Consider a fair spinner that uniformly chooses an angle between 0 and 360^{∘}. Intuitively, I’ve just fully
described a probabilistic situation. In classical probability theory,
there is indeed a very natural model of this: Lebesgue probability
measure on the unit circle. This model’s probability measure can be
proved to be the unique function *λ* on the subsets of the unit circle
that satisfies these conditions:

Kolmogorov axioms with countable additivity

completeness: if *λ*(*B*) is zero and *A* ⊆ *B*, then *λ* is defined for *A*

rotational invariance

at least one arc on the circle of length greater than zero and
less than 360^{∘} has an
assigned probability

minimality: any other function that satisfies 1-4 agrees with
*λ* on the sets where *λ* is defined.

In that sense “uniformly chooses” can be given a precise and unique
meaning.

But we may be philosophically unhappy with *λ* as our probabilistic model of the
spinner for one of two reasons. First, but less importantly, we may want
to have meaningful probabilities for *all* subsets of the unit
circle, while *λ* famously has
“non-measurable sets” where it is not defined. Second, we may want to do
justice to such intuitions as that it is more likely that the spinner
will land exactly at 0^{∘} or
180^{∘} than that it will land
exactly at 0^{∘}. But *λ* as applied to any finite (in fact,
any countable) set of positions yields zero: there is no chance of the
spinner landing there. Moreover, we want to be able to update our
probabilities on learning, say, that the spinner landed on 0^{∘} or 180^{∘}—presumably, after learning
that disjunction, we want 0^{∘}
and 180^{∘} to have probability
1/2—but *λ* provides no guidance
how to do that.

One way to solve this is to move to probabilities whose values are in
some field extending the reals, say the hyperreals. Then we can assign a
non-zero (but in some cases infinitesimal) probability to every subset
of the circle. But this comes with two serious costs. First, we lose
rotational invariance: it is easy
to prove that we cannot have rotational invariance in such a
context. Second, we lose uniqueness: there are many ways of assigning
non-zero probabilities, and we know of no plausible set of conditions
that makes the assignment unique. Both costs put in serious question
whether we have captured the notion of “uniform distribution”, because
uniformity sure sounds like it should involve rotational invariance and
be the kind of property that should uniquely determine the probability
model given some plausible assumptions like (1)–(5).

There is another approach for which one might have hope: use Popper
functions, i.e., take conditional probabilities to be primitive. It
follows from results of
Armstrong and the supramenability of the group of rotations on the
circle that there is a rotation-invariant (and, if we like, rotation and
reflection invariant) finitely-additive full conditional probability on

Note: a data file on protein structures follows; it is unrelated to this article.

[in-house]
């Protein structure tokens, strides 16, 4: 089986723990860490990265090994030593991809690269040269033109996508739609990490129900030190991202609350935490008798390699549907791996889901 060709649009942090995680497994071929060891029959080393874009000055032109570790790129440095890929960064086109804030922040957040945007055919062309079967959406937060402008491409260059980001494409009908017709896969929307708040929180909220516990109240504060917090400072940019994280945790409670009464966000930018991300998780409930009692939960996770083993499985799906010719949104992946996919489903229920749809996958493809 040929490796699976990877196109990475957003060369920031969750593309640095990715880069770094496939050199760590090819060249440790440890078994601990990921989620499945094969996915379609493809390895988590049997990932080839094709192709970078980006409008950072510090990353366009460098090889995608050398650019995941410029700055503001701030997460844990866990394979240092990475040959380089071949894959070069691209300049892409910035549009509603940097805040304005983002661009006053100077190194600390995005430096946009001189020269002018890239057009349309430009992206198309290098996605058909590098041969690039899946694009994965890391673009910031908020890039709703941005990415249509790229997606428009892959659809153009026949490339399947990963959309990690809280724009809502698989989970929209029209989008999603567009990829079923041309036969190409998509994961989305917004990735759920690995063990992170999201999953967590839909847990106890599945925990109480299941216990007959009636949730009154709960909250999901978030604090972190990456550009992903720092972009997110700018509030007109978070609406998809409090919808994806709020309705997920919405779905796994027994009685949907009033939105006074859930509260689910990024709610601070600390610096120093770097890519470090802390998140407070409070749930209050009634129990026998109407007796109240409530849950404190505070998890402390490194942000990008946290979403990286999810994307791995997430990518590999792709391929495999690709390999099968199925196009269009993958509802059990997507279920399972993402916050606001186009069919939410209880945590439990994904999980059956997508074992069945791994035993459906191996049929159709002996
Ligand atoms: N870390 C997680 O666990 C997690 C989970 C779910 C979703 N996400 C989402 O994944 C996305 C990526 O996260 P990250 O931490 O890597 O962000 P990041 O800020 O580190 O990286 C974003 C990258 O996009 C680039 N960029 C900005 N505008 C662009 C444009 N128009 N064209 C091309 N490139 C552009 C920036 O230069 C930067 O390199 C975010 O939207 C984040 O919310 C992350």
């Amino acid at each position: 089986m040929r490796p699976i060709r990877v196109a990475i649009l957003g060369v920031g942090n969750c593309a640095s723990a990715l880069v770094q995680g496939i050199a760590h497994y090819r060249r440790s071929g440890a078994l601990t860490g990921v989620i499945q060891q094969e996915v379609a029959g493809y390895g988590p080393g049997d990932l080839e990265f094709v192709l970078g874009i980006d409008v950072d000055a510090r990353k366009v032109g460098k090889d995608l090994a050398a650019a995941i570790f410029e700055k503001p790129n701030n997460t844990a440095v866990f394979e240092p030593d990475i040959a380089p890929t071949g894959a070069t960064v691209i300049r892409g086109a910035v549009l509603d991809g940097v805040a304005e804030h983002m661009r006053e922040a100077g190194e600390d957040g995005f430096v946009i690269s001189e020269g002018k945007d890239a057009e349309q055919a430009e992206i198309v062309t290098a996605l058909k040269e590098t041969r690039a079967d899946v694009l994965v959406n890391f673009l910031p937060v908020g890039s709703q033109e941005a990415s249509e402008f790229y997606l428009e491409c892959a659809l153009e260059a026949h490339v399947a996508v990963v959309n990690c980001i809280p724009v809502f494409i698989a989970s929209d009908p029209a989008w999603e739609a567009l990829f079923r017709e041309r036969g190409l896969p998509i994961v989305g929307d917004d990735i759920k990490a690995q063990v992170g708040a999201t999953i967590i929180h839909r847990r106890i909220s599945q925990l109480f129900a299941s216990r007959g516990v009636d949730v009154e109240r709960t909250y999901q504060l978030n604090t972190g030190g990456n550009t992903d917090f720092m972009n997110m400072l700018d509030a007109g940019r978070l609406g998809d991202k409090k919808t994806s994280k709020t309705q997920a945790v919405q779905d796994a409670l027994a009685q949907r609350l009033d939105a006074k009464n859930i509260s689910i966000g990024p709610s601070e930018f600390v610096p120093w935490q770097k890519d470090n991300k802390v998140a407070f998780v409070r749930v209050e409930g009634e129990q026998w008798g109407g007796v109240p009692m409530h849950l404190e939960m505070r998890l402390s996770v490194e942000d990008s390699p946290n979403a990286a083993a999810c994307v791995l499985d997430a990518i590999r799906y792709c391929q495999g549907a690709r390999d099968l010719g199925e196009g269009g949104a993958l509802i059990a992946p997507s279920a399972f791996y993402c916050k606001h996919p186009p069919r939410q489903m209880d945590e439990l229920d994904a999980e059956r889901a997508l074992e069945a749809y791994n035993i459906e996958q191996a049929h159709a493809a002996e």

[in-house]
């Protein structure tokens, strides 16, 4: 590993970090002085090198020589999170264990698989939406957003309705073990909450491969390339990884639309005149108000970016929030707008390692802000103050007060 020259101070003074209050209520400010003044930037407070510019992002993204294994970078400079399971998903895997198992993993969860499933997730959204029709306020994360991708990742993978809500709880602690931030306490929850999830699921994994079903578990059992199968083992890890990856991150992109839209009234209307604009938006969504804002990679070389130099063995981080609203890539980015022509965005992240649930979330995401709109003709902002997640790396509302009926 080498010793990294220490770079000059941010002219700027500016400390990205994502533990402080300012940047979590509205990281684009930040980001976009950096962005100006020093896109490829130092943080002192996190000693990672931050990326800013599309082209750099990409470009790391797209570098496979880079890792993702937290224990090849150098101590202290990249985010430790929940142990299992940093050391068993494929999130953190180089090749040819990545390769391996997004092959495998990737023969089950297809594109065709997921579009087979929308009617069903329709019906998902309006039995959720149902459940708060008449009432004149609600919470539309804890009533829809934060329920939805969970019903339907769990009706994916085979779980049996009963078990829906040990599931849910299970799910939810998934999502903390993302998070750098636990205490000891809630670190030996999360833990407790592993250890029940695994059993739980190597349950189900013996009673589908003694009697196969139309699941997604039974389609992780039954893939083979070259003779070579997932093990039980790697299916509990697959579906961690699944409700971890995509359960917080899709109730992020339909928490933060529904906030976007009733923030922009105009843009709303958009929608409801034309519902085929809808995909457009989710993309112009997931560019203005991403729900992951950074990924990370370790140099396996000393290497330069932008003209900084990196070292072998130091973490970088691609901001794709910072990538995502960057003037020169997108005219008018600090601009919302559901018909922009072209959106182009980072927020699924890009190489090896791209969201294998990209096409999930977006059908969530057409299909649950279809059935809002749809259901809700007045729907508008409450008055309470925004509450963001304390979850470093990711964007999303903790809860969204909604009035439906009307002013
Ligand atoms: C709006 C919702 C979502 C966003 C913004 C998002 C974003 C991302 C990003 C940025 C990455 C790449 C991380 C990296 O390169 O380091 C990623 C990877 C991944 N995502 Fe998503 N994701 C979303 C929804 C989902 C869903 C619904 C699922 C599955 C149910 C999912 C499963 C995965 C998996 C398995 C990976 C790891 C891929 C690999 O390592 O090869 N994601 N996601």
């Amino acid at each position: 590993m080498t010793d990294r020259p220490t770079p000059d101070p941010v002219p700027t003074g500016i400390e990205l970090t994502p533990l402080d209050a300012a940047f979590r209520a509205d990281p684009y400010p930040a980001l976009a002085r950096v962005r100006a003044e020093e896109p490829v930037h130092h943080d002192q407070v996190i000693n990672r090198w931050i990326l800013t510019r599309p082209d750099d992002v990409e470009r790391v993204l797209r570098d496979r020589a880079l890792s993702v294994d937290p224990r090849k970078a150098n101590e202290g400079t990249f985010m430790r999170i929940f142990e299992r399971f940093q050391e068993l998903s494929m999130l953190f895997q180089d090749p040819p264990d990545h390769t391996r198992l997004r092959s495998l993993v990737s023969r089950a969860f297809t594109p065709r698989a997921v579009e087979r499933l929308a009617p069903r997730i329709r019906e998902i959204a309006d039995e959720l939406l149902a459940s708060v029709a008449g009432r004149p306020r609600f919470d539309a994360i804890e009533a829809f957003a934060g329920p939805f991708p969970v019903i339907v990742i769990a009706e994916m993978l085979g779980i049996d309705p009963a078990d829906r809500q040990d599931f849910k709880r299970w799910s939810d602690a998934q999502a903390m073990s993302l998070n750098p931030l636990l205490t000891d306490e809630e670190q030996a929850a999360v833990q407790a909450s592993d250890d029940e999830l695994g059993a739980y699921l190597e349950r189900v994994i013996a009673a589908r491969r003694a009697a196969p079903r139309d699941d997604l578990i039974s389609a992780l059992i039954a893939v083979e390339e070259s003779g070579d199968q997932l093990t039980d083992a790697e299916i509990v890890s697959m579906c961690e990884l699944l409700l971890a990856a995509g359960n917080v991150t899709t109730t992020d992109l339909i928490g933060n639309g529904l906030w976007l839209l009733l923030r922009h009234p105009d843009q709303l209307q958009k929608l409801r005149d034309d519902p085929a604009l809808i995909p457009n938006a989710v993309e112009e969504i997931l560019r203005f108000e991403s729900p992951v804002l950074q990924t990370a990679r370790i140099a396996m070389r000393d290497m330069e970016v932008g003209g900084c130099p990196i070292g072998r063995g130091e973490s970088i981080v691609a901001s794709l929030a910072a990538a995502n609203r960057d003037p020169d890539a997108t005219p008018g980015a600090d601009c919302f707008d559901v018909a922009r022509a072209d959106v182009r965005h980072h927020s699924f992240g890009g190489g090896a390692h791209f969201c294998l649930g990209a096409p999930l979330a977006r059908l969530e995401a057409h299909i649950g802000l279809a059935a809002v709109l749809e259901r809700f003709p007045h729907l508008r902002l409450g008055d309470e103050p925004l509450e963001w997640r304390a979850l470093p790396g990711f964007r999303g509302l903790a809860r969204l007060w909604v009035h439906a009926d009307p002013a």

the circle, which assigns a meaningful real number to *P*(*A*|*B*) for any
subsets *A* and *B* with *B* non-empty. Moreover, if *Ω* is the whole circle, then we can
further require that *P*(*A*|*Ω*) = *λ*(*A*)
if *λ*(*A*) is defined.
And now we can compare the probability of two points and the probability
of one point. For although *P*({*x*,*y*}|*Ω*) = *λ*({*x*,*y*}) = 0 = *λ*({*x*}) = *P*({*x*}|*Ω*)
when *x* ≠ *y*, there is
a natural sense in which {*x*, *y*} is more likely than
{*x*} because *P*({*x*}|{*x*,*y*}) = 1/2.

Unfortunately, the conditional probability approach still doesn’t
have uniqueness, and this is the point of this post. Let’s say that what
we require of our conditional probability assignment *P* is this:

standard axioms of finitely-additive full conditional
probabilities

(strong)
rotational and reflection invariance

being defined for all pairs of subsets of the circle with the
second one non-empty

*P*(*A*|*Ω*) = *λ*(*A*)
for any Lebesgue-measurable *A*.

Unfortunately, these conditions fail to uniquely define *P*. In fact, they fail to uniquely
define *P*(*A*|*B*) for
countably infinite *B*.

Here’s why. Let *E* be a
countably infinite subset of the circle with the following property: for
any non-identity isometry *ρ* of
the circle (combination of rotations and reflections), *E* ∩ *ρ**E* is finite.
(One way to generate *E* is
this. Let *E*_{0} be any
singleton. Given *E*_{n}, let *G*_{n} be the set of
isometries *ρ* such that *ρ**x* = *y* for some
*x*, *y* in *E*. Then *G*_{n} is finite.
Let *z* be any point not in
{*ρ**x* : *ρ* ∈ *G*_{n}, *x* ∈ *E*}.
Let *E*_{n + 1} = *E*_{n} ∪ {*z*}
(since *z* is not unique, we’re
using the Axiom of Dependent Choice, but a lot of other stuff depends on
stronger versions of Choice anyway). Let *E* be the union of the *E*_{n}. Then it’s
easy to see that *E* ∩ *ρ**E* contains at
most one point for any non-identity isometry *ρ*.)

Let *μ* be any finitely
additive probability on *E* that
assigns zero to finite subsets. Note that *μ* is not unique: there are many such
*μ*. Now define a finitely
additive measure *ν* on *Ω* as follows. If *A* is uncountable, let *ν*(*A*) = ∞. Otherwise, let
*ν*(*A*) = ∑_{ρ}*μ*(*E*∩*ρ**A*),
where the sum is taken over all isometries *ρ*. The condition that *E* ∩ *ρ**E* is finite
for non-identity *ρ* and that
*μ* is zero for finite sets
ensures that if *A* ⊆ *E*, then *ν*(*A*) = *μ*(*A*).
It is clear that *ν* is
isometrically invariant.

Let *λ*^{*} be any
invariant extension of Lebesgue measure to a finitely additive measure
on all subsets of the circle. By Armstrong’s results (most relevantly
Proposition 1.7), there is a full conditional probability *P* satisfying (6)–(8) and such that
*P*(*A*|*E*) = *μ*(*A*∩*E*)
and *P*(*A*|*Ω*) = *λ*^{*}(*A*)
(here we use the fact that *ν*(*A*) = ∞ whenever *λ*^{*}(*A*) > 0,
since *λ*^{*}(*A*) > 0
only for uncountable *A*). Since
*μ* wasn’t unique and *E* is countable, conditions (6)–(9)
fail to uniquely define *P* for
countably additive conditions.